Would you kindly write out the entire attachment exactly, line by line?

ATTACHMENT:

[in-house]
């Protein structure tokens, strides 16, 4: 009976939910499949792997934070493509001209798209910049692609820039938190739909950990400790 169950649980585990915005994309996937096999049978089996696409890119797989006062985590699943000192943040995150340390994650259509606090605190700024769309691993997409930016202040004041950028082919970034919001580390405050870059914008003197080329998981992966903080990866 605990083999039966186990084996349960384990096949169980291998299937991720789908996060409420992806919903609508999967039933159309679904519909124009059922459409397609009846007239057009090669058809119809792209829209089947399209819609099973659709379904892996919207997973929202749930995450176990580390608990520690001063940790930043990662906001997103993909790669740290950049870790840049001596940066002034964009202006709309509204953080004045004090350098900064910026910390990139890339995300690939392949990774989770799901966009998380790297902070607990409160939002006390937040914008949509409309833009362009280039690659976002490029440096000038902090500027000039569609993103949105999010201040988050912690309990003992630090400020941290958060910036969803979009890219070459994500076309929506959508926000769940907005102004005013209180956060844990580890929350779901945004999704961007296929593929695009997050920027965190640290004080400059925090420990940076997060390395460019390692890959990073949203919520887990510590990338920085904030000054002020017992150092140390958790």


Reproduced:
[in-house]
């Protein structure tokens, strides 16, 4: 009976939910499949792997934070493509001209798209910049692609820039938190739909950990400790 169950649980585990915005994309996937096999049978089996696409890119797989006062985590699943000192943040995150340390994650259509606090605190700024769309691993997409930016202040004041950028082919970034919001580390405050870059914008003197080329998981992966903080990866 605990083999039966186990084996349960384990096949169980291998299937991720789908996060409420992806919903609508999967039933159309679904519909124009059922459409397609009846007239057009090669058809119809792209829209089947399209819609099973659709379904892996919207997973929202749930995450176990580390608990520690001063940790930043990662906001997103993909790669740290950049870790840049001596940066002034964009202006709309509204953080004045004090350098900064910026910390990139890339995300690939392949990774989770799901966009998380790297902070607990409160939002006390937040914008949509409309833009362009280039690659976002490029440096000038902090500027000039569609993103949105999010201040988050912690309990003992630090400020941290958060910036969803979009890219070459994500076309929506959508926000769940907005102004005013209180956060844990580890929350779901945004999704961007296929593929695009997050920027965190640290004080400059925090420990940076997060390395460019390692890959990073949203919520887990510590990338920085904030000054002020017992150092140390958790």